Kaufman back home helping Aurora build philanthropy office

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Back in Wisconsin after a dozen years on the East Coast, Nancy Kaufman is helping Aurora Health Care take another step in its process of building a fully integrated health care system.
Kaufman, who last year was named vice president of philanthropy for Aurora, is setting up an entirely new department for the Milwaukee-based health care system – a department that will coordinate existing philanthropic programs and which will seek to expand financial support for the nonprofit organization.
Kaufman, a registered nurse, was a vice president with the Robert Wood Johnson Foundation in New Jersey for 12 years, working on substance abuse and tobacco-related programs for the national health-oriented organization.
Prior to her work in New Jersey, Kaufman was deputy director of Wisconsin’s Bureau of Public Health.
She’s a 1967 graduate of Shorewood High School and graduated from the School of Nursing at UW-Madison. She obtained a master’s degree in administrative medicine from the University of Wisconsin Medical School.
With sites in 80 communities in eastern Wisconsin, Aurora has built an organization that is a lot more than a hospital system. With a goal of providing services that help maintain and restore health from cradle to grave, Aurora has added or acquired a variety of hospitals, clinics and pharmacies. With those additions has come disparate philanthropic efforts that Kaufman is now working to unify.
"One of my purposes is to be able to find ways to support a lot of the innovative was that Aurora is serving people," she said. "This is very much an unusual system in that it has enveloped all of the components of health care."
And, as a nonprofit organization, it’s doing all that "on very slim margins," Kaufman noted. The organization, like other hospital systems, provides millions of dollars worth of unreimbursed care each year.
"So all the things you want to do as a health-care system – you can’t do all of those things without people supporting your work," she says. And thus, philanthropy and her new role of building the department and matching interests of donors with services or programs, and of finding grant money.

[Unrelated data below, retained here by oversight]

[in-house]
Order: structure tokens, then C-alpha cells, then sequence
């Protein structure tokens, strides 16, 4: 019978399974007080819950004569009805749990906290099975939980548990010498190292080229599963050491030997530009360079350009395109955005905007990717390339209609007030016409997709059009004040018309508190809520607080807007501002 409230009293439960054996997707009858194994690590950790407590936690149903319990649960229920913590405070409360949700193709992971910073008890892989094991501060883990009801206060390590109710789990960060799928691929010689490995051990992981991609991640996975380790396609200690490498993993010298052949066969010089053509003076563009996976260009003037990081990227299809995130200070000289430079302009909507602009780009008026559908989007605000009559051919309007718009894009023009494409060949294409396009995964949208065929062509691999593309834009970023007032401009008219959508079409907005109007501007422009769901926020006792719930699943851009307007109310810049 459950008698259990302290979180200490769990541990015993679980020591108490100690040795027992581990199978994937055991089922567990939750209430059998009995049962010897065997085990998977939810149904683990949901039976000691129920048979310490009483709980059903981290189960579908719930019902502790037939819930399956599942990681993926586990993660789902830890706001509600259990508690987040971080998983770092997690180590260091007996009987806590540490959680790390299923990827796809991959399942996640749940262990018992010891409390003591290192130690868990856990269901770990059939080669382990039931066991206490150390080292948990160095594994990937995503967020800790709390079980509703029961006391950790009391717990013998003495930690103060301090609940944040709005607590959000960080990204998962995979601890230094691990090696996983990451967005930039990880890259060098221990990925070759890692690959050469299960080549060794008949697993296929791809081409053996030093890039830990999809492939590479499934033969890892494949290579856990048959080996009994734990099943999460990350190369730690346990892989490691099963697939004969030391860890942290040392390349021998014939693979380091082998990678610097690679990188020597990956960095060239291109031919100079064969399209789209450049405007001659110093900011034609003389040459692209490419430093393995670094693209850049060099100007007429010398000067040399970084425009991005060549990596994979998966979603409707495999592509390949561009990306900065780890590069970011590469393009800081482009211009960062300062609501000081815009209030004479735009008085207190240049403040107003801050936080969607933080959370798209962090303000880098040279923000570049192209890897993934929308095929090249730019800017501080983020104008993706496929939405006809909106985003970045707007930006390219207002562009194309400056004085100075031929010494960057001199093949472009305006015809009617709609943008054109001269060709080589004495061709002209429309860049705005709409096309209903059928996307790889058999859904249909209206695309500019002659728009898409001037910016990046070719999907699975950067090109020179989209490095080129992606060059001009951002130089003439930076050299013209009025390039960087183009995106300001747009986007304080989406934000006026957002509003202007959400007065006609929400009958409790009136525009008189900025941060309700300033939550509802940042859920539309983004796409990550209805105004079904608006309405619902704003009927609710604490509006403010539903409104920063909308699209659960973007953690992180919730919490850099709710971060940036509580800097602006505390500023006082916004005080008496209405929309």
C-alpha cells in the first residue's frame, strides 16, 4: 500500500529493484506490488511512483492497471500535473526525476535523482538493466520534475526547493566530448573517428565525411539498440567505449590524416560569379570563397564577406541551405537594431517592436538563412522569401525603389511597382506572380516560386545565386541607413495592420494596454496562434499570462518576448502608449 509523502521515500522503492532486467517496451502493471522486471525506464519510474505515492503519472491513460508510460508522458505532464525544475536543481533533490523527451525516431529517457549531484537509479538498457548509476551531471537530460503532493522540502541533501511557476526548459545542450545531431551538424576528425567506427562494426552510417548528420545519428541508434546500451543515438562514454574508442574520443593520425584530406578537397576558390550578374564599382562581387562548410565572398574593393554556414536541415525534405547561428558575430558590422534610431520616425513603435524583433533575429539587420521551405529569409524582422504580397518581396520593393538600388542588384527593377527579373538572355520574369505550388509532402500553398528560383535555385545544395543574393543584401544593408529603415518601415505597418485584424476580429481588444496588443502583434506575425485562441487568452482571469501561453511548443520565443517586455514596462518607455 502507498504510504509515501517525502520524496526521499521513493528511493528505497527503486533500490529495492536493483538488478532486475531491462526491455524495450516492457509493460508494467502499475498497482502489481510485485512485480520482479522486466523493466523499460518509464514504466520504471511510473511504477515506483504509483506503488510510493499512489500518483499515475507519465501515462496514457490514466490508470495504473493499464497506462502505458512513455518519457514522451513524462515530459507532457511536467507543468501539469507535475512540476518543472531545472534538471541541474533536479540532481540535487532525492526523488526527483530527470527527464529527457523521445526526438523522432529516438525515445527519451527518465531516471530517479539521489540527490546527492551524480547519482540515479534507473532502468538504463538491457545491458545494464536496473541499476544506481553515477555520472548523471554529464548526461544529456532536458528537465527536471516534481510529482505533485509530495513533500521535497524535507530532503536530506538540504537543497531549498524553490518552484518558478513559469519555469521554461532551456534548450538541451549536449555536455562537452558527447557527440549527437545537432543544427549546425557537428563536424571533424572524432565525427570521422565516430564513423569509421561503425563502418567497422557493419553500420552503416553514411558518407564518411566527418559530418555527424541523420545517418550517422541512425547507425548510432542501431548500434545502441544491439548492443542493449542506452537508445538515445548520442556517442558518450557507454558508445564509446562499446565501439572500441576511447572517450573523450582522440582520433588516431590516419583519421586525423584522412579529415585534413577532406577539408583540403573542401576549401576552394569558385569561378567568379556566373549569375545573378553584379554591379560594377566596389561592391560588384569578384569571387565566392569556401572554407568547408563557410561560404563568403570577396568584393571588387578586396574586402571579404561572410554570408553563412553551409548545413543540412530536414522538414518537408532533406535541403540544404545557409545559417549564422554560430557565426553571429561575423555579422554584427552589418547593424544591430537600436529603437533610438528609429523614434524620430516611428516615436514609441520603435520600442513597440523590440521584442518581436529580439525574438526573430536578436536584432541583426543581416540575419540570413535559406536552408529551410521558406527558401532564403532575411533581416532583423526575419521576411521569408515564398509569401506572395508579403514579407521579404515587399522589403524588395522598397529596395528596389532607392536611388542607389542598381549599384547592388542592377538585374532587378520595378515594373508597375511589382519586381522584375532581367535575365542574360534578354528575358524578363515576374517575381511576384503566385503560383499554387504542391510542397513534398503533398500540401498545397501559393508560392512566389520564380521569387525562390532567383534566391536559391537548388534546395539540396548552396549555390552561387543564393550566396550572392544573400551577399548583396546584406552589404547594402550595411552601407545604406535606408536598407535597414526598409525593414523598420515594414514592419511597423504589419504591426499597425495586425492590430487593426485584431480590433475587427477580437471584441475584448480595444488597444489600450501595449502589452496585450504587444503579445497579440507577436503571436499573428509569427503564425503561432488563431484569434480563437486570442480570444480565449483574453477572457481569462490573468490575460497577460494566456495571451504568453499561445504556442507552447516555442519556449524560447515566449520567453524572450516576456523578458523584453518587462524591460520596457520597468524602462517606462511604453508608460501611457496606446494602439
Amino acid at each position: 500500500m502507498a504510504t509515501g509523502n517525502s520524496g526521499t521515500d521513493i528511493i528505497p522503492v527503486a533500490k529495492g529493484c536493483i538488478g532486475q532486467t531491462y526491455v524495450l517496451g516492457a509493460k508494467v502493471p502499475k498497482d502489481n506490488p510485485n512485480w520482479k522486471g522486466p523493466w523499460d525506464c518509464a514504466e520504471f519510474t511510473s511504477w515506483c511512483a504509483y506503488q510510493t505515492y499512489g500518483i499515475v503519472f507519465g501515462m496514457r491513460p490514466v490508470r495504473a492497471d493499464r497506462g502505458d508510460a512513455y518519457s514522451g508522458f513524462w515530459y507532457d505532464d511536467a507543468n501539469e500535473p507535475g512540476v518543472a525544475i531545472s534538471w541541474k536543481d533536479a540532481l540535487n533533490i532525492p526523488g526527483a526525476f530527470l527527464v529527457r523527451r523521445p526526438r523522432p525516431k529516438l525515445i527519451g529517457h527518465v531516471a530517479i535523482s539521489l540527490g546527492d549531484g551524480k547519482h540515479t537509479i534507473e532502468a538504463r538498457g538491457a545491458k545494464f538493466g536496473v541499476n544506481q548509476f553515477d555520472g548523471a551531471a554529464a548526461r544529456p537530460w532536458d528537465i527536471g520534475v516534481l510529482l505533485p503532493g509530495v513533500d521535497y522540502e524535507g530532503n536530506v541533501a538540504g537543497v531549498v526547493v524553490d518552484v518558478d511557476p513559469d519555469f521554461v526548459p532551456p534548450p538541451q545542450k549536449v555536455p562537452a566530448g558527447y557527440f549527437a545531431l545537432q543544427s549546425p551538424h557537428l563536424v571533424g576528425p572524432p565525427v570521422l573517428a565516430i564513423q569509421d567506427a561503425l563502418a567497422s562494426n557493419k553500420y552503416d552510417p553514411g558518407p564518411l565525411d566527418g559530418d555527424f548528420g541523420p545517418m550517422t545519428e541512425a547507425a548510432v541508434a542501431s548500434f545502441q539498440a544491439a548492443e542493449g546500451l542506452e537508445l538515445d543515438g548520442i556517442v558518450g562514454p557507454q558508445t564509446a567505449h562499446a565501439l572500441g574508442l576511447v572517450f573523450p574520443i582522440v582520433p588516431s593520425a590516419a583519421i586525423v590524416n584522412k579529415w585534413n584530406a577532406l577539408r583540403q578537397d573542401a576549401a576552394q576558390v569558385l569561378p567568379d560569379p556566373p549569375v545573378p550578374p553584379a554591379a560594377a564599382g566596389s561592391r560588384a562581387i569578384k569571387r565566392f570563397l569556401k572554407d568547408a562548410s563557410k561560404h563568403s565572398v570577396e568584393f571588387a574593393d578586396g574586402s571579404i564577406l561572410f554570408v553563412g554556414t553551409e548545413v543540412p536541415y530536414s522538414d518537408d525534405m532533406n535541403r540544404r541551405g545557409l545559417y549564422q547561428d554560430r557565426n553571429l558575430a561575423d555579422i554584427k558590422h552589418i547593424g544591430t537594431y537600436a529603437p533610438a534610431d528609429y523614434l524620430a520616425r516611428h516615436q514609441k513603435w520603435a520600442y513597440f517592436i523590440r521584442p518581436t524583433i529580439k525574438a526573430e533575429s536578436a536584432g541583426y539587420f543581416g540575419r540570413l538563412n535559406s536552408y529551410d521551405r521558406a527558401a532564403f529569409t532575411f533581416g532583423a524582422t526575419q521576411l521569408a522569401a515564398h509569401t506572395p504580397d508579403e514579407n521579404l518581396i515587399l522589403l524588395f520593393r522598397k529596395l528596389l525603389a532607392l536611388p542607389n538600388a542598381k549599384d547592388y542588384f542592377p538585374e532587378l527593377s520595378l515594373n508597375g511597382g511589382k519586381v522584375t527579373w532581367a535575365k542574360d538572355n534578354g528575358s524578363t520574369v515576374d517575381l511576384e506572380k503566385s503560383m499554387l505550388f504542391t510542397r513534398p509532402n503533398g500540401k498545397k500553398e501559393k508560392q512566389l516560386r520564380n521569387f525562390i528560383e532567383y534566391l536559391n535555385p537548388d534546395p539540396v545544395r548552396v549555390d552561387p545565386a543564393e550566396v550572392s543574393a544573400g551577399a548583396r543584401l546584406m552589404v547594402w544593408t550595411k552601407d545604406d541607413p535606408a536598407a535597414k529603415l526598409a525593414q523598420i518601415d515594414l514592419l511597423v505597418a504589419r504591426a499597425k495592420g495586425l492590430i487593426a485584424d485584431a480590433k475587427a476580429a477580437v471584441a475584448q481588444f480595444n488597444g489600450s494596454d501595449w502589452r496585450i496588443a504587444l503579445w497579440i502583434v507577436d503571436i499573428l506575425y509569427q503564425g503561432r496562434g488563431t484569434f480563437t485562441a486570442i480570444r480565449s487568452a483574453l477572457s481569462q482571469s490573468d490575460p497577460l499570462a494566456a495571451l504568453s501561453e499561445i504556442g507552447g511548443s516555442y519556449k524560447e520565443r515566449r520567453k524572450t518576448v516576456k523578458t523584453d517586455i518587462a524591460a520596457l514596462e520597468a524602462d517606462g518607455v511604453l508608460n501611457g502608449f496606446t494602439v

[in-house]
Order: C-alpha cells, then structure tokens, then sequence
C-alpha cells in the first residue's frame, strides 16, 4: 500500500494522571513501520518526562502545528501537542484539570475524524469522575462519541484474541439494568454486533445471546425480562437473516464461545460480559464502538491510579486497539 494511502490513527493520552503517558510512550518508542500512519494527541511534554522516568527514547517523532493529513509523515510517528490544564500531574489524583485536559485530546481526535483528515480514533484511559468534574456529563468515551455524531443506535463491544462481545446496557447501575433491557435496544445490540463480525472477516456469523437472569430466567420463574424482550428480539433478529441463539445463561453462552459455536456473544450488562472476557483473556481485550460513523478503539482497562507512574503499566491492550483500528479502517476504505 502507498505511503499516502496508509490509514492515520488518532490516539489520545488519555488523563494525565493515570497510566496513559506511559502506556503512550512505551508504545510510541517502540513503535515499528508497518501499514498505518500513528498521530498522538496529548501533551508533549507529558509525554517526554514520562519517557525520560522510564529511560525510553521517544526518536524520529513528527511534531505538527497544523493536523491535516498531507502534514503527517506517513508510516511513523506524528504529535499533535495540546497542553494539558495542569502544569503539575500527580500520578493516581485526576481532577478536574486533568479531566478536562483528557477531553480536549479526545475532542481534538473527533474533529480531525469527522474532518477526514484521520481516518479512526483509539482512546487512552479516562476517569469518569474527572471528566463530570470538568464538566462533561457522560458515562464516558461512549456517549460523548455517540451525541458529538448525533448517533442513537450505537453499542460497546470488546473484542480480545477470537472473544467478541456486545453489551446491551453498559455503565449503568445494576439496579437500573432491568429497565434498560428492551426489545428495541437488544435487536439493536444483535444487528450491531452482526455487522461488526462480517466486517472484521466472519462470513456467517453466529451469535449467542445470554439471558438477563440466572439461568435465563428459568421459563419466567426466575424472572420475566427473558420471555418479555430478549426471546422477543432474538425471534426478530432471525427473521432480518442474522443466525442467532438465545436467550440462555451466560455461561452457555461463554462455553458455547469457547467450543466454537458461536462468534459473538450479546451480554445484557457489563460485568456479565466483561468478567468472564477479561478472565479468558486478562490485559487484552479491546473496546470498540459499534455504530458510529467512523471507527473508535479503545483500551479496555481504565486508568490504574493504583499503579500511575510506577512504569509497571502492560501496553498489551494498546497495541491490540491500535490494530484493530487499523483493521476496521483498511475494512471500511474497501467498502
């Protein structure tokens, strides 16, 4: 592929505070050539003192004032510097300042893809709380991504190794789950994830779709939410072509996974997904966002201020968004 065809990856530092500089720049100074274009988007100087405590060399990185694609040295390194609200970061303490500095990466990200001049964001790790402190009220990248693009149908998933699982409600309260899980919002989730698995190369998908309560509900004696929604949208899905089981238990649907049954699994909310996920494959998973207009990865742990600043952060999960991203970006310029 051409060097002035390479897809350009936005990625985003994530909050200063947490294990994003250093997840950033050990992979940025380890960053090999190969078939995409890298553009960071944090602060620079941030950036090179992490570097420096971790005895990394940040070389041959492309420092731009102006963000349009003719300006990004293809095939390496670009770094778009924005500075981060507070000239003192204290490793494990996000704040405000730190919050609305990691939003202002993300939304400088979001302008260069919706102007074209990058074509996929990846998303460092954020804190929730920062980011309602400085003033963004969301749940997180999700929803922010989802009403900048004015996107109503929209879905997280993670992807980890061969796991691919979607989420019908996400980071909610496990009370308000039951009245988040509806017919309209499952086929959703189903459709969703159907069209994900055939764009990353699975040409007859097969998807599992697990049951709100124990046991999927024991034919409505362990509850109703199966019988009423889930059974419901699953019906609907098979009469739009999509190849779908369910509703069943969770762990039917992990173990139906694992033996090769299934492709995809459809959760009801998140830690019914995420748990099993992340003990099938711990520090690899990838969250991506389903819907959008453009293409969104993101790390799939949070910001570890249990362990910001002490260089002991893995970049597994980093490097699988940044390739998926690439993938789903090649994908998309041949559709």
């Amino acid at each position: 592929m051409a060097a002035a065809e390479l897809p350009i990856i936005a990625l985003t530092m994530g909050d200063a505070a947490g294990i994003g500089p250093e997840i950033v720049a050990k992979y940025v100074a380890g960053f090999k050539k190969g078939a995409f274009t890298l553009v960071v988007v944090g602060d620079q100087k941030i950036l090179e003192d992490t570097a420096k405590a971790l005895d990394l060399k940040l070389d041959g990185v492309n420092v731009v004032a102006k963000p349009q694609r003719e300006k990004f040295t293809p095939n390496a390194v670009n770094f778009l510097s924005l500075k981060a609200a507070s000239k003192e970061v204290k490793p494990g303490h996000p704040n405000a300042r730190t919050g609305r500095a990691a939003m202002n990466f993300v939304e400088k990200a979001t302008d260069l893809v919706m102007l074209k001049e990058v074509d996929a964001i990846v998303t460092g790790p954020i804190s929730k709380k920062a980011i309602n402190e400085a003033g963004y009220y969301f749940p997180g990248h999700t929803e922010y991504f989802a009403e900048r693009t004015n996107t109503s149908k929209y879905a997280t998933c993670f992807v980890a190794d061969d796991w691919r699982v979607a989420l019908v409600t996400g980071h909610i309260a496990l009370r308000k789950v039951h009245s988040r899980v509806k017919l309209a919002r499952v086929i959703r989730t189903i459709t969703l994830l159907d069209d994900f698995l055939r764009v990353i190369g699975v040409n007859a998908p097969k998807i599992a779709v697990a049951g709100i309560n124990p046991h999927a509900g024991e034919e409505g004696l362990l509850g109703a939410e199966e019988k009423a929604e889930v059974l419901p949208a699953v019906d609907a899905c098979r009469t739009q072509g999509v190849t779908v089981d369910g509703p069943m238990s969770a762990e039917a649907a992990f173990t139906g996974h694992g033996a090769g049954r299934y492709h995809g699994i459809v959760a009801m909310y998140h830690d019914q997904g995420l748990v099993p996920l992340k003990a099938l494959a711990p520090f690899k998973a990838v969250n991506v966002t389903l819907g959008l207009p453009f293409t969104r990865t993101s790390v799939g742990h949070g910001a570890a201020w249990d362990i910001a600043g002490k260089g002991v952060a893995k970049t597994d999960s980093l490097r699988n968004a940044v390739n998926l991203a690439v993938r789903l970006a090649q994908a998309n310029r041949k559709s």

Kaufman says hospital systems in Wisconsin lag those in other states in tapping into government resources; she hopes to seek some of those dollars.
It’s a crucial role for Aurora, she believes, saying "health care will be challenged as never before" as the economics of the industry continue to change.
Kaufman serves on boards for a number of national health care organizations and is an international speaker on a variety of health prevention topics. She has been a representative to the World Health Organization and the Business Council of the United Nations, and has served on advisory boards for the national Centers for Disease Control and Prevention of the National Institutes of Health.
She was nominated for an American Red Cross Nurse Hero award for her relief work in New Jersey after the 9/11 terrorist attacks on the World Trade Center towers. The community she lived in was home to many New York City workers.
Now a resident of Bayside, Kaufman is building a home in Mequon. She’s a quilter and has been a lifelong supporter of the arts.

Feb. 20, 2004 Small Business Times, Milwaukee

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